Pupukea-Paumalu preservation a priceless gift to Hawaii
Preservation of 1,129 acres of North Shore land comes after years of community efforts.
RESOLUTE individuals allied with the community, government, the military and land trust organizations have given Hawaii a lasting gift -- preservation of 1,129 acres of a coastal bluff and mauka and makai lands on Oahu's North Shore.
Though the property was bought for almost $8 million, its value, as they say, is priceless, for it will remain open and protected, a green backdrop from the shoreline in perpetuity.
The North Shore Community Land Trust led by Blake McElhany, its tireless chairman and driving force, as well as the countless volunteers who worked hard for years to keep the land from development deserve the public's appreciation.
The successful purchase demonstrates how conflict can be transformed into consensus by cool-headed discussion and how shared goals can be aligned to benefit all. It shows the importance of ordinary citizens and groups becoming involved and what can be accomplished through their resourcefulness.
Preservation of Pupukea-Paumalu began like so many other land disputes in Hawaii. A company, in this case Obayashi Corp. of Japan, bought the property in 1974 with the intent of developing it for pricey homes, a golf course and other uses.
The coastal bluff, sitting 400 feet above Sunset Beach and Banzai Pipeline, had become an iconic feature of surfing, easily identified in thousands of photos of North Shore board riders and waves. Inland, a state forest reserve kept mauka areas in the green.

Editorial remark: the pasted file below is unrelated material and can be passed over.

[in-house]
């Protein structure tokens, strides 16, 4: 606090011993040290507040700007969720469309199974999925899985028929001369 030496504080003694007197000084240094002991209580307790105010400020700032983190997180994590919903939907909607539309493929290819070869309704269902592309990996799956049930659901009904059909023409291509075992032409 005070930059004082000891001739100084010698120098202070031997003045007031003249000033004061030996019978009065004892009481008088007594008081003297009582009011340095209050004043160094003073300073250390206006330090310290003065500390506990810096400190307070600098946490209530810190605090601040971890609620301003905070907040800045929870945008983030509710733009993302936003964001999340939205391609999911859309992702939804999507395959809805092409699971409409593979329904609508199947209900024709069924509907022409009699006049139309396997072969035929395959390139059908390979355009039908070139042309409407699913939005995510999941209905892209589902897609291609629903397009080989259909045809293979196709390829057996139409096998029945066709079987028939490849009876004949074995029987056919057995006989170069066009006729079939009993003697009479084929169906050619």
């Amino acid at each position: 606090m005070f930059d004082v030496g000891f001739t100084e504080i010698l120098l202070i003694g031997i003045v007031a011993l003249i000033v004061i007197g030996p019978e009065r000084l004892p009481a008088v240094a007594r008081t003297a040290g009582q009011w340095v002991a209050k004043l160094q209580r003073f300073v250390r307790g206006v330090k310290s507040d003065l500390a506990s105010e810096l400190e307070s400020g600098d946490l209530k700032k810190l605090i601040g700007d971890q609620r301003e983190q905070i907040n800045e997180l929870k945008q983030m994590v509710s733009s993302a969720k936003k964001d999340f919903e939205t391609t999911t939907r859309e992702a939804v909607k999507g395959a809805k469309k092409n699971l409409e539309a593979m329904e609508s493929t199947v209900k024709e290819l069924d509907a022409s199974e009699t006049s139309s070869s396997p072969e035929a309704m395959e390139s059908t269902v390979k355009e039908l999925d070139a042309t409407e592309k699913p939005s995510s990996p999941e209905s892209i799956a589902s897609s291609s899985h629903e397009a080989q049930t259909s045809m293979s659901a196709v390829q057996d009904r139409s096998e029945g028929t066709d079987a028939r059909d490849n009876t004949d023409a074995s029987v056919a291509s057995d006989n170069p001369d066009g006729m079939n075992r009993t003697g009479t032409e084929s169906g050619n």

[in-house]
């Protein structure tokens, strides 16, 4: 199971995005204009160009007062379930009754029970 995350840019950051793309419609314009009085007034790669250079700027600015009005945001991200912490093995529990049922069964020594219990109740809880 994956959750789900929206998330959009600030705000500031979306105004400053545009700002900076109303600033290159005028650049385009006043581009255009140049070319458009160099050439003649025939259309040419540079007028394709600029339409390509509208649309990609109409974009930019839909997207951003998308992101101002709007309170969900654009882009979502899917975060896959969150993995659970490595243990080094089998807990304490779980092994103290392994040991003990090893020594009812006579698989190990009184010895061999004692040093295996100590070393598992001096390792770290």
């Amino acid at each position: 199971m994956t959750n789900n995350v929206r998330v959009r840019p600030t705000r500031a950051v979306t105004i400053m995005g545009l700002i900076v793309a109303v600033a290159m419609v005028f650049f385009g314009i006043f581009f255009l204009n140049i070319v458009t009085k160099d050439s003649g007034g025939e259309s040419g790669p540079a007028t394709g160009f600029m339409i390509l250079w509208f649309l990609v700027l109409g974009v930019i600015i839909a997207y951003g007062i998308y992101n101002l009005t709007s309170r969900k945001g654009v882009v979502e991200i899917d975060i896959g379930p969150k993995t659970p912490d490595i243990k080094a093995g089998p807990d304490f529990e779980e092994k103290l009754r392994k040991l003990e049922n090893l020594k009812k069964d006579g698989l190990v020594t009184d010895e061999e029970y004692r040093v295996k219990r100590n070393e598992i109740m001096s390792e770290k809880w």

A community set on keeping its rural atmosphere objected, but the City Council approved a zoning change to allow hundreds of "gentleman farm" estates to be built. Then came the lawsuit, a ruling in favor of the developers, an appeal to the state Supreme Court that kept the matter in limbo for years and an ultimate court decision that again sustained the Council's rezoning.
In the meantime, however, the economic picture changed and Obayashi placed the land on the market, seeking $12 million.
Despite that formidable price tag, a coalition was formed to raise the money to buy the land for preservation. The help of the Army, which hold lands far back in the mountains, was enlisted, along with the state, the city and members of Congress, who got several federal agencies to throw in some funding. The Trust for Public Land, a national nonprofit group, helped to steer and complete the purchase of the land for transfer to the state and city.
Obayashi Corp. also deserves credit for responding to the North Shore community's desire by cutting its asking price for the property.
Even though its history began with discord, the Pupukea-Paumalu preserve is a testament to what can be achieved through reasonable civil engagement. In that sense, it is more than a landscape treasure.